The photo to the right was my best shot. The light was mid day sun, but I managed to get one good photo
Nikon D500 with a Nikon 500mm pf lens.
The leaves are falling fast here in New Brunswick. It is the 15th of October and we have passed our peak for fall colours.
I was walking in a local park and noticed 5 or 6 birds moving around in the underbrush. I knew it was either a Swainsons's Thrush or a Hermit Thrush. I was not able to get a positive ID when until I looked at the photos on the computer. I confirmed it was a Hermit Thrush and verified by Jim Wilson.
There were not a lot of birds and thought to myself it is late for a Thrush to be hanging around.
Most likely they are making their way south and I was in the right place to see them as they were moving south. As the thrush is hard to see at the best of times I probably would have missed them if it were not for the movement.
I have photographs of the Hermit Thrush prior to this but not in fall colours. I was pleased as this bird sat and posed for me and with a little help from Lightroom I am happy with the photos.
Nikon D 500 with a Nikon 500mm pf lens.
Every fall there are American robins hanging around some fruit trees in my local area.
I şet up on a street and photograph from my vehicle. The vehicle allows me to get close with light in the perfect direction.
However, the street has traffic and many times the Robins fly away when a car goes by. So, I have to Wait for them to return and hope they will fly to a favourable position.
I have more than 400 photos in my image library but keep on photographing the Robin.
I was in a local park and photographed a female Hooded merganser in a local pond.
Nikon D 500 with a Nikon 500mm pf lens.
I often wonder why the White - breasted nuthatch is mostly upside-down.
Today, I tried my best to photograph this bird sitting upright but it was difficult. They even crack their seeds open upside-down and eat in the same position.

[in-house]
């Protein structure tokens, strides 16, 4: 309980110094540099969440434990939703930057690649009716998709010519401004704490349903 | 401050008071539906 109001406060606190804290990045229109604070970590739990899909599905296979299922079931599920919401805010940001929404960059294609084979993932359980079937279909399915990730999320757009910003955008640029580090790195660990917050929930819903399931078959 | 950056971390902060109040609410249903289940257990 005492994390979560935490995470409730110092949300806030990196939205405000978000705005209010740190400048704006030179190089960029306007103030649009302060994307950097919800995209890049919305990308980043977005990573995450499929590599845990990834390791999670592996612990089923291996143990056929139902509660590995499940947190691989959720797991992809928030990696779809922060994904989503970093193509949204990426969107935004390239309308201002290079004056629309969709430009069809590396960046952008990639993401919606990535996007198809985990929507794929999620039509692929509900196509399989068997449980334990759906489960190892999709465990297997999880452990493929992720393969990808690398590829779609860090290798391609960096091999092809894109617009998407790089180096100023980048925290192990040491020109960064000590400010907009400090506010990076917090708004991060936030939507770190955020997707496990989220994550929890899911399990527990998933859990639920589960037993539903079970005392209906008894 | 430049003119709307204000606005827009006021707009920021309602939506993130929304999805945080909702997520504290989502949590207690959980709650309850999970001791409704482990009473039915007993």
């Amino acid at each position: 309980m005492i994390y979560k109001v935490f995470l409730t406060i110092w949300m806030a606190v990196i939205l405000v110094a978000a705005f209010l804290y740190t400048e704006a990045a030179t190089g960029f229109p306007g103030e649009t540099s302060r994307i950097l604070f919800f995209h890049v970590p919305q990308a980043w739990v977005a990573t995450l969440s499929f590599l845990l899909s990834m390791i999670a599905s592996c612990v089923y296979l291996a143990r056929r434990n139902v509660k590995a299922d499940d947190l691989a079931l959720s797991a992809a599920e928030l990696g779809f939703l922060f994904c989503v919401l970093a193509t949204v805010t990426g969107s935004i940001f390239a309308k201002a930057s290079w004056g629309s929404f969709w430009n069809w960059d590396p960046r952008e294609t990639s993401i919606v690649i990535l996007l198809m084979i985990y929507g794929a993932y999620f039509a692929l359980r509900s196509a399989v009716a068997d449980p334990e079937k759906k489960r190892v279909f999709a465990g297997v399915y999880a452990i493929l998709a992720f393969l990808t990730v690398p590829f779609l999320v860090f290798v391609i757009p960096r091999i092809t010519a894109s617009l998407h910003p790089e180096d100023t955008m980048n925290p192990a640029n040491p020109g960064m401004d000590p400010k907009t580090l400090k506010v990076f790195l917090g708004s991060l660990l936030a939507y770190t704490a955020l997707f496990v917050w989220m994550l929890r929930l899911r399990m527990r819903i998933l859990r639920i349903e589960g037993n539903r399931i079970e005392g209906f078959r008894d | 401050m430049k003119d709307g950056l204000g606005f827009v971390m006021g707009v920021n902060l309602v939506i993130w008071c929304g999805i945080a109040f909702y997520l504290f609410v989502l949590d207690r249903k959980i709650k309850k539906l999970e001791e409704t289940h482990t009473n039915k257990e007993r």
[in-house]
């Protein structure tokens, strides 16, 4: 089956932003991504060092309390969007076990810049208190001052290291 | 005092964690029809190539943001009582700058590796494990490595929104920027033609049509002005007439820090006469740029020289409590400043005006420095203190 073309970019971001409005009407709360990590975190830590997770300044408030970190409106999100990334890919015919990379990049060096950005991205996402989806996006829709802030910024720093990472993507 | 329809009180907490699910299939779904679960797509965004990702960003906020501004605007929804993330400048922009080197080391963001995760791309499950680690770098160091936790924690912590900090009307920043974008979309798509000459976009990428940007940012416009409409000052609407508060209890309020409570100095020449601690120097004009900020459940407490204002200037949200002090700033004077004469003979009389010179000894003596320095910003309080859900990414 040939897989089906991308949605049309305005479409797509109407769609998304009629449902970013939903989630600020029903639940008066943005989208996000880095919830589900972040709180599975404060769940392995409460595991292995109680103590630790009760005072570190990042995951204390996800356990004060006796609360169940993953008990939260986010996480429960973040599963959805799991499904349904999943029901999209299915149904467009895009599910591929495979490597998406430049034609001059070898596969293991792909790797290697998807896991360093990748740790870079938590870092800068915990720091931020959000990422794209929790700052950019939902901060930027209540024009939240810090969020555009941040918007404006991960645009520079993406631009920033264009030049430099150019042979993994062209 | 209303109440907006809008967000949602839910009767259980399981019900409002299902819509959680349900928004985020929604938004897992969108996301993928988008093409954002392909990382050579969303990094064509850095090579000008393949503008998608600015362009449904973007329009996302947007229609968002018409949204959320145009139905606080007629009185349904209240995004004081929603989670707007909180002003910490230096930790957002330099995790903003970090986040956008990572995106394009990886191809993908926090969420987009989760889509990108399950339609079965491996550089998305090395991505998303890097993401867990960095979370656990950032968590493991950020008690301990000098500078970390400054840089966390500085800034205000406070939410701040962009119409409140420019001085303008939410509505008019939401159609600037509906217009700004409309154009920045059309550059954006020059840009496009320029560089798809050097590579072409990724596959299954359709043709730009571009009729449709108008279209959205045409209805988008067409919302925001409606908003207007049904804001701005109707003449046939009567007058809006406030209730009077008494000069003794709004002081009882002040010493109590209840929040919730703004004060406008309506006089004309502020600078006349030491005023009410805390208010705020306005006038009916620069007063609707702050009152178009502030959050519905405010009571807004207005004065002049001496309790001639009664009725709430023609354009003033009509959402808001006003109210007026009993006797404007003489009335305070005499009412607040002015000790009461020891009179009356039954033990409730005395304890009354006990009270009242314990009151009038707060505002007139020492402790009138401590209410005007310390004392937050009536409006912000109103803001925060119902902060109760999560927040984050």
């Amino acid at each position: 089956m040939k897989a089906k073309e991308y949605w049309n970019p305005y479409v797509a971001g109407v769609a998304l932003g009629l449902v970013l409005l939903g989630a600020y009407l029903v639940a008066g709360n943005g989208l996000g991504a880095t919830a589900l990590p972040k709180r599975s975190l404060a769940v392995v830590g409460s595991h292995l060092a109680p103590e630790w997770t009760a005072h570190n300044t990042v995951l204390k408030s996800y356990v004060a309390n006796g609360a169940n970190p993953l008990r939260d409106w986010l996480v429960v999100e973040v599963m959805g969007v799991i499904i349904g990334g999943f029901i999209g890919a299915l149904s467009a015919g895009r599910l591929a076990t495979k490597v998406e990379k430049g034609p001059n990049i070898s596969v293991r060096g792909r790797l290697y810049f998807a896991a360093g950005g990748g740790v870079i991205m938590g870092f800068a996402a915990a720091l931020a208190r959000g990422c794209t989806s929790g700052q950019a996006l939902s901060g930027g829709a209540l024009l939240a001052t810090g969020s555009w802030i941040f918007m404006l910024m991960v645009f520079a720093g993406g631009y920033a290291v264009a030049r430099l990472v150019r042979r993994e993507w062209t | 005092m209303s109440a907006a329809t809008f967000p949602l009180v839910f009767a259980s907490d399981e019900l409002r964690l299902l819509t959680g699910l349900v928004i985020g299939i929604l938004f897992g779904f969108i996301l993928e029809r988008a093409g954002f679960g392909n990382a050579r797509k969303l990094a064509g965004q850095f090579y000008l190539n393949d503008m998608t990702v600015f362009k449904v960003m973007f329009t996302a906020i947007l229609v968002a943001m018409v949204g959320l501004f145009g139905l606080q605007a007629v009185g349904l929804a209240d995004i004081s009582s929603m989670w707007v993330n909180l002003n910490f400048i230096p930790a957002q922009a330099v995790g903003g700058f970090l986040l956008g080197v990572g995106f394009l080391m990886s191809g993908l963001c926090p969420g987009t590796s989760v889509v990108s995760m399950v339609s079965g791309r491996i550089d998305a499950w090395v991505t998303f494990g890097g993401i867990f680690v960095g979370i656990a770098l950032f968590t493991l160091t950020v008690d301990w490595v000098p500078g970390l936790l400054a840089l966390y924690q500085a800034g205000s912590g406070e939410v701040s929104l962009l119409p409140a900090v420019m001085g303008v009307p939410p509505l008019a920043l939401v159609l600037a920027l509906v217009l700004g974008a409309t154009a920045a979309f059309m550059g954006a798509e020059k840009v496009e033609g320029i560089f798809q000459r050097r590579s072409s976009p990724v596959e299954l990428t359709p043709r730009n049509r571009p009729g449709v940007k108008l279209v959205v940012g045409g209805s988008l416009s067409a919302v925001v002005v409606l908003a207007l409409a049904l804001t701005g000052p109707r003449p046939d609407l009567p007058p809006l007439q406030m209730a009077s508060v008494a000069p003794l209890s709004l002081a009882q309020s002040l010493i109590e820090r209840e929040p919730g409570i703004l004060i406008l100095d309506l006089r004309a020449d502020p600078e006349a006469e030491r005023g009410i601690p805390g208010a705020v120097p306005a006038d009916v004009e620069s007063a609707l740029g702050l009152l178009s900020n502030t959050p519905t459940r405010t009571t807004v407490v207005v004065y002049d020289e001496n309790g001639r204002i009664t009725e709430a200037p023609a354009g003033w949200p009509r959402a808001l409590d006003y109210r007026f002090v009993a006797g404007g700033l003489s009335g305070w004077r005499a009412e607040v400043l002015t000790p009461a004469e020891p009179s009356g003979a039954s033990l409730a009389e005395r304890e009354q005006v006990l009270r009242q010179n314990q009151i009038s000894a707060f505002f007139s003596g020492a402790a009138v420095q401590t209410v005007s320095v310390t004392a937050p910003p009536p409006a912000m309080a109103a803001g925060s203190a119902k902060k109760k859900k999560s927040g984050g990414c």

The White - breasted nuthatch is a neat bird. They compete with the other birds for food at my bird feeder - even with the Hairy woodpecker a much larger bird.
Two nuthatches come to the bird feeder all winter the White-breasted and the Red - breasted nuthatch. The red-breasted is smaller but displays the same characterists as the white-breasted nuthatch
Nikon D 500 with a Nikon 200-500mm lens
A friend from the camera club told me about a berry tree across the street that is being bombarded by flocks of Bohemian waxwings.
I decided to check it out. I was not disappointed as the waxwings came and went for the two hours as I sat in my vehicle. I used my vehicle as a blind and it worked great. The sun was in my back and all I had to do was get the light in the bird's eye.
There were a few issues with the background. I had a house with white windows at the back of the tree adding not so good white spots. I had to constantly watch the birds and try to photograph them without the windows.
Some of the other issues were busy backgrounds, branches in front of the bird, shadows on the bird, getting the light in the eye, and because there were so many birds coming in to eat the berries they often got in front of bird I wanted to photograph.
However, as with any bird photography, patience pays off. I did manage to get some photo as in the gallery below.
Nikon D 500 with a nikon 500mm pf lens